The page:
where v is the ice horizontal velocity vector, c is the calving rate, M˙ is the rate of undercutting at the calving face, and n is a unit normal vector that points outward from the ice domain. Much research is currently being dedicated to derive parameterizations for c and M˙; here we chose to use two recent parameterizations, which are described below.

2.2 Undercutting parameterization

We rely on the undercutting parameterization from Rignot et al. (2016b), where the rate of undercutting (in m day−1) at the calving face is assumed to follow


where h is the water depth at the calving front (in m), A=3×10-4 mα dayα−1Cβ, α=0.39, B=0.15 m day−1Cβ, and β=1.18. T̃ is the ocean thermal forcing (in C), defined as the difference in temperature between the potential temperature of the ocean and the depth-dependent freezing point of sea water:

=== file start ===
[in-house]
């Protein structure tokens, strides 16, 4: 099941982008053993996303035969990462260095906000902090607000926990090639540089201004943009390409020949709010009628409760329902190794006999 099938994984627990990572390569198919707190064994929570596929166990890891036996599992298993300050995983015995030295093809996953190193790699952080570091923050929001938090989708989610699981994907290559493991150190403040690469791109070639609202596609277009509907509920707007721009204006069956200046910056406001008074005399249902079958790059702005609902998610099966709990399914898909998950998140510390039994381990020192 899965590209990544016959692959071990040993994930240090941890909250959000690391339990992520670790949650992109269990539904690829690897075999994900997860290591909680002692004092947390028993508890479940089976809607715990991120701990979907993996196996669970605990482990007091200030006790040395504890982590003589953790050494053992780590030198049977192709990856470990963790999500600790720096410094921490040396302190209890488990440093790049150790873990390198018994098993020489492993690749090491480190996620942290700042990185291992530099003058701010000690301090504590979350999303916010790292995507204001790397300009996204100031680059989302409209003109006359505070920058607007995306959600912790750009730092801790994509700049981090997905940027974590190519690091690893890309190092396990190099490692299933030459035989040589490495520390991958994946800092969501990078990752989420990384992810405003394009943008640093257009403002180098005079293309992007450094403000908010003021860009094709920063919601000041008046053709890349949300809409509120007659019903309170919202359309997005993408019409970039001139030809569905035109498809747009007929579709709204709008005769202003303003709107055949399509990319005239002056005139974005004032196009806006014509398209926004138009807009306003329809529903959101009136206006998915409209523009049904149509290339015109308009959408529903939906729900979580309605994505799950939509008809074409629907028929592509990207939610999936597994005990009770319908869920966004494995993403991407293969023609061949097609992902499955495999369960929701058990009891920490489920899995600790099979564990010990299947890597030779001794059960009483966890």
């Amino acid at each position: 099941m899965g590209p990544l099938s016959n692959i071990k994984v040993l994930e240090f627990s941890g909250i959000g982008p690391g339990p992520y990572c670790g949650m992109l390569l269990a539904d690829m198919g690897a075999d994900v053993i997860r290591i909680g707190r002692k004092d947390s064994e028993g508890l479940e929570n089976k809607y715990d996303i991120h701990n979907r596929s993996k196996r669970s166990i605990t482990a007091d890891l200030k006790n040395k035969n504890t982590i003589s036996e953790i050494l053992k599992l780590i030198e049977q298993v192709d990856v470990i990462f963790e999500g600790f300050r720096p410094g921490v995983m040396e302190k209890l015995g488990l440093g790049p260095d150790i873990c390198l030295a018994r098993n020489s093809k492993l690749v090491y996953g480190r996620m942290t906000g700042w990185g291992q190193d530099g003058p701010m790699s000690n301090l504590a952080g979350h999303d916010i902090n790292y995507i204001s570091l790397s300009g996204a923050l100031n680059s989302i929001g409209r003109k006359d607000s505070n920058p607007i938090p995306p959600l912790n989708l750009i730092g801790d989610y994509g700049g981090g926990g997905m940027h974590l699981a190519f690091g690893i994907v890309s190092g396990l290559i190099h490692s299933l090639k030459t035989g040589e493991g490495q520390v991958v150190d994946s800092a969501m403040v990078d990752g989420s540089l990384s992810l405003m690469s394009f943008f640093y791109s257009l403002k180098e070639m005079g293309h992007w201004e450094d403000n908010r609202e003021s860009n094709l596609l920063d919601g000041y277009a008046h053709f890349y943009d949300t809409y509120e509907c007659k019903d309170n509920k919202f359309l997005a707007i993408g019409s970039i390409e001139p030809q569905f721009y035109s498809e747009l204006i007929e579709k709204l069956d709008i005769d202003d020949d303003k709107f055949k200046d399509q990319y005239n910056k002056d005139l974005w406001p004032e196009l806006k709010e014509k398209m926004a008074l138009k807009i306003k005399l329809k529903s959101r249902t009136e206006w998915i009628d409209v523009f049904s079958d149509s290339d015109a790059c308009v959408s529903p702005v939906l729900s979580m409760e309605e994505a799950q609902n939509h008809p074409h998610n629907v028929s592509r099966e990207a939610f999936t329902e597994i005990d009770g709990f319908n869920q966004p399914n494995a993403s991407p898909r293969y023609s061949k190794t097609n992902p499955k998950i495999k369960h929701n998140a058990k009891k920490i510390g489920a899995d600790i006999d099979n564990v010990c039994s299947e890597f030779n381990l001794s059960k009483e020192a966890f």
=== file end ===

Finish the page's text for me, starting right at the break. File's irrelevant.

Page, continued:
where T is the ocean temperature at a given depth, and TF is the temperature of the local freezing point, which is assumed to be a linear function of salinity and pressure, following Eq. (1) of Xu et al. (2012). qsg is the subglacial discharge at the glacier terminus (Rignot et al.2016b) (in m day−1). Both T̃ and qsg are monthly averaged. The coefficients α and β are close to the ones expected from the plume theory (Jenkins et al.2010; Jenkins2011) but were determined from a high-resolution ocean modeling study. The introduction of B is necessary to account for the presence of melt in the case where there is no subglacial discharge. The dependence on h was determined from model experiments with different depths and seems to reflect an acceleration of the melt plume when it rises from greater depths (Rignot et al.2016b).

To estimate the subglacial discharge of melt water, qsg, we use the results from the downscaled 1 km regional atmospheric climate model (RACMO) runoff field (Noël et al.2016) with the subglacial melt rates from Seroussi et al. (2013) and assume for simplicity that the discharge is uniformly distributed across the calving face. Xu et al. (2013) showed that the assumption of uniformly distributed melt only generates a 15 % difference in melt compared to a distributed source of qsg.